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Arts students lead community youth to creative pathways and brighter futures

By Antoinette Mercurio

Th?nk Wear

Faculty of Arts students worked with Regent Park youth on a six-week leadership program teaching them various arts disciplines such as photography, dance and poetry.

Fashion can say a lot about who you are.

For 180 Grade 9 students from the Regent Park neighbourhood of downtown Toronto, t-shirts have become a symbol of their identity.

Th?nk Wear is a six-week program founded by two Ryerson Faculty of Arts students, Simonette Deslandes and Joycelyn Amos, who wanted to teach marginalized youth leadership through the arts. Together with fourth-year criminal justice students Gloria Antwi and Femi Lawson, Deslandes and Amos worked with youth from the Pathways to Education program to create 18 customized t-shirts reflecting their identity within their community. The t-shirt designs will be unveiled this Thursday.

"There's a lot of talented youth in these marginalized communities but we don't hear about them," Deslandes said. She adds that Th?nk Wear is also meant to bridge the gap between the Regent Park neighbourhood - built as Canada's largest public housing complex - and Ryerson..

"A lot of the youth didn't even know Ryerson was so nearby. We wanted to expose them to post-secondary education, show them around campus and encourage them that university is within reach," Deslandes said.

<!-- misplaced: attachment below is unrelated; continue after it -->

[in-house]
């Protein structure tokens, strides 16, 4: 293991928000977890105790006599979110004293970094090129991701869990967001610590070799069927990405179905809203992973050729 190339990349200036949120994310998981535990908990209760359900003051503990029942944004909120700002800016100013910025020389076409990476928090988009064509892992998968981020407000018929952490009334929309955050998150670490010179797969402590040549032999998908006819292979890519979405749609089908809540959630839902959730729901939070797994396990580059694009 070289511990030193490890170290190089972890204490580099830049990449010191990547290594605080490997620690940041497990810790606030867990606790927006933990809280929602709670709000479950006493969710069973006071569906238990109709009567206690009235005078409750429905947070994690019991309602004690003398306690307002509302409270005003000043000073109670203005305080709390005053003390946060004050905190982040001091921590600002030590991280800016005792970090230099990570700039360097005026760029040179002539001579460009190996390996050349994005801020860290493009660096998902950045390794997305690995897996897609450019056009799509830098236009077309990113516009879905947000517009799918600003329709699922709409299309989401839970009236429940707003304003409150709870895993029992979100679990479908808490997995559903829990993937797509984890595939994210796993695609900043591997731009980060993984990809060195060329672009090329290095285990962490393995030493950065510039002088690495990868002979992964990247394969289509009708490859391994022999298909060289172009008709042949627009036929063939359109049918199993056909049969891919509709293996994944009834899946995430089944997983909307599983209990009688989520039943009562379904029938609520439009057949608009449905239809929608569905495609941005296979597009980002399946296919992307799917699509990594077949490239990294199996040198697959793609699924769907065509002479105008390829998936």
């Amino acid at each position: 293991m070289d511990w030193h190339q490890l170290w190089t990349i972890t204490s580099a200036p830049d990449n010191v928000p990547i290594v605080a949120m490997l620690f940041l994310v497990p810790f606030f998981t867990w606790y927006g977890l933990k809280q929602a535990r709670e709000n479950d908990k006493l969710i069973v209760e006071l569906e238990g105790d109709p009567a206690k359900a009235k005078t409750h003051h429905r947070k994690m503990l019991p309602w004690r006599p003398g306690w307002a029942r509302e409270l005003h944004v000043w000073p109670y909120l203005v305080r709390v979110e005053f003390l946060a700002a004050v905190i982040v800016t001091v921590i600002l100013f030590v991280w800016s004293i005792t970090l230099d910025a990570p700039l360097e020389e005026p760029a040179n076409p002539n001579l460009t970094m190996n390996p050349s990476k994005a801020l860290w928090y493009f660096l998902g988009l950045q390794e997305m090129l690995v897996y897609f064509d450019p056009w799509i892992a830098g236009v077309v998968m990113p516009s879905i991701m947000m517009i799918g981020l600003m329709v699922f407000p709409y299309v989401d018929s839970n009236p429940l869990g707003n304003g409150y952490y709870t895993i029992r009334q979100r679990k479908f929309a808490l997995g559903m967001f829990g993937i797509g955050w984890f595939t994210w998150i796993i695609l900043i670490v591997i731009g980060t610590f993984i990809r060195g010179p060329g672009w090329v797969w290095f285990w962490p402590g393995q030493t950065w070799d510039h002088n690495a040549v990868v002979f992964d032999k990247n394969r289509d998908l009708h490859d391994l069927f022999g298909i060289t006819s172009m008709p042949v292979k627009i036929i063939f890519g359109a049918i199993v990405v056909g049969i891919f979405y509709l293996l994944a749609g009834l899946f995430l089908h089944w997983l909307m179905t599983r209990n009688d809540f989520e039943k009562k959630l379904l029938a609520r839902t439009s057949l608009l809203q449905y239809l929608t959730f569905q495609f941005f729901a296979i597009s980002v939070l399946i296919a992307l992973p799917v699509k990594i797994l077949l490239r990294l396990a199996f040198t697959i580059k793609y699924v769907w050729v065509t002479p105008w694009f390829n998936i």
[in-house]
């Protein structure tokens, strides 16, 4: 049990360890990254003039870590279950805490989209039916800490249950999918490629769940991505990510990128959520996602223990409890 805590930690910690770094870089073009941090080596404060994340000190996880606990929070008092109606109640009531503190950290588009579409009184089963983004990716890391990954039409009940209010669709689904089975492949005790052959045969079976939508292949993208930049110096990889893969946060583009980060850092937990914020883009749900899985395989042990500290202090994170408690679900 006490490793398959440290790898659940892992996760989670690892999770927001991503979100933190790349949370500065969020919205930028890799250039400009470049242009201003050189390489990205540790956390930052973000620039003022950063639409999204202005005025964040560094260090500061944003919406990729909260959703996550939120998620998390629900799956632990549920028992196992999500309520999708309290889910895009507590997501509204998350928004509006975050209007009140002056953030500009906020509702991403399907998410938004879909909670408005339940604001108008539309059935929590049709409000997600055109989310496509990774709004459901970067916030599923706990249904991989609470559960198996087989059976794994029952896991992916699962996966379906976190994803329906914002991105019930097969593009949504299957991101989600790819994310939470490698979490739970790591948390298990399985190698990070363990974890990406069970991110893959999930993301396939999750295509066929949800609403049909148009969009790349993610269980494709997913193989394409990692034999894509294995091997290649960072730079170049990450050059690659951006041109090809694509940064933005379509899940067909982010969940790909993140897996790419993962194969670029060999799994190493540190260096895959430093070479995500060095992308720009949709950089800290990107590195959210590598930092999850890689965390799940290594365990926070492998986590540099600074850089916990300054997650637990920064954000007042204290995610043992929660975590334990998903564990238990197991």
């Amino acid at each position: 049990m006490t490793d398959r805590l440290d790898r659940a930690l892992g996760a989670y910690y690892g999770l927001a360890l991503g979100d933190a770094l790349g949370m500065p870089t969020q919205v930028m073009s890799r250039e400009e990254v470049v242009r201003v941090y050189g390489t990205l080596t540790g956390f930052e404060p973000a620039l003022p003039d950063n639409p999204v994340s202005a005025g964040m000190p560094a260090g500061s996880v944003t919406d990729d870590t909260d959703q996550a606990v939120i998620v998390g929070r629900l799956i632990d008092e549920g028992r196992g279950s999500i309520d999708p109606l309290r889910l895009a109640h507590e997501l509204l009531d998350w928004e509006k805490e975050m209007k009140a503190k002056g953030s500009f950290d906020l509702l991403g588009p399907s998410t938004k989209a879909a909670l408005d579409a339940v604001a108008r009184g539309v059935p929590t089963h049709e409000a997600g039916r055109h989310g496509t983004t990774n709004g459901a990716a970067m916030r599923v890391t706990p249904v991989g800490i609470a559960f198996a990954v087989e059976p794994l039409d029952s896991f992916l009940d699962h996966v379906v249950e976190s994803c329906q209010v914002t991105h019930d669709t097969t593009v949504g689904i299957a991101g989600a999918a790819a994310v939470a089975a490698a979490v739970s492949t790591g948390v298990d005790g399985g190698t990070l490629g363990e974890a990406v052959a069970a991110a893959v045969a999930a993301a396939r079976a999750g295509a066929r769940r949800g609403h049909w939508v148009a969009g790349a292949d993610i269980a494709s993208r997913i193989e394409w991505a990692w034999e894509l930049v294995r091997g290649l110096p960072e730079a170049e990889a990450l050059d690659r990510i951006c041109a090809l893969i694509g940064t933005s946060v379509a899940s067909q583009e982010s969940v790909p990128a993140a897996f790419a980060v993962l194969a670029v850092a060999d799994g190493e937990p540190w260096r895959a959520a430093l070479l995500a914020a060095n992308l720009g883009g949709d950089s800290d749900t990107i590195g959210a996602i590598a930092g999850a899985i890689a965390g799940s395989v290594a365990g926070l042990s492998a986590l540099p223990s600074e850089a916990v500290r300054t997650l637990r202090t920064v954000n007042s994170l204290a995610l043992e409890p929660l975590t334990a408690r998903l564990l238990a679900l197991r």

In addition to the four student leaders, 15 other Ryerson students volunteered to help, meeting with the community teens three times a week to introduce different arts disciplines such as poetry, dance, photography and theatre. Artists in the community were brought in to teach the youth. Each week the Grade 9 students used their newfound knowledge and skills to create a unique t-shirt design.

"We wanted them to define their identities as Regent Park youth and teach them to be outspoken in their community," Deslandes said. "They're really underestimated. I saw them come out of their shell in this program and become interested in art. They're not given the credit they're due because of the community they come from."

Deslandes and Amos worked as ambassadors for the First Generation project at Ryerson, a program aimed at increasing the number of first-generation immigrants in post-secondary schools. The project partners with Pathways to Education in Regent Park to mentor youth and it was through this partnership that Deslandes and Amos discovered the potential for arts programming.

The teens' t-shirt designs will be unveiled at an arts showcase taking place Thursday, May 13 at 6:30 p.m. in the Ryerson Student Campus Centre. A camera, theatre tickets and dance lessons will be awarded to the students who showed the most enthusiasm for pursuing their chosen medium.

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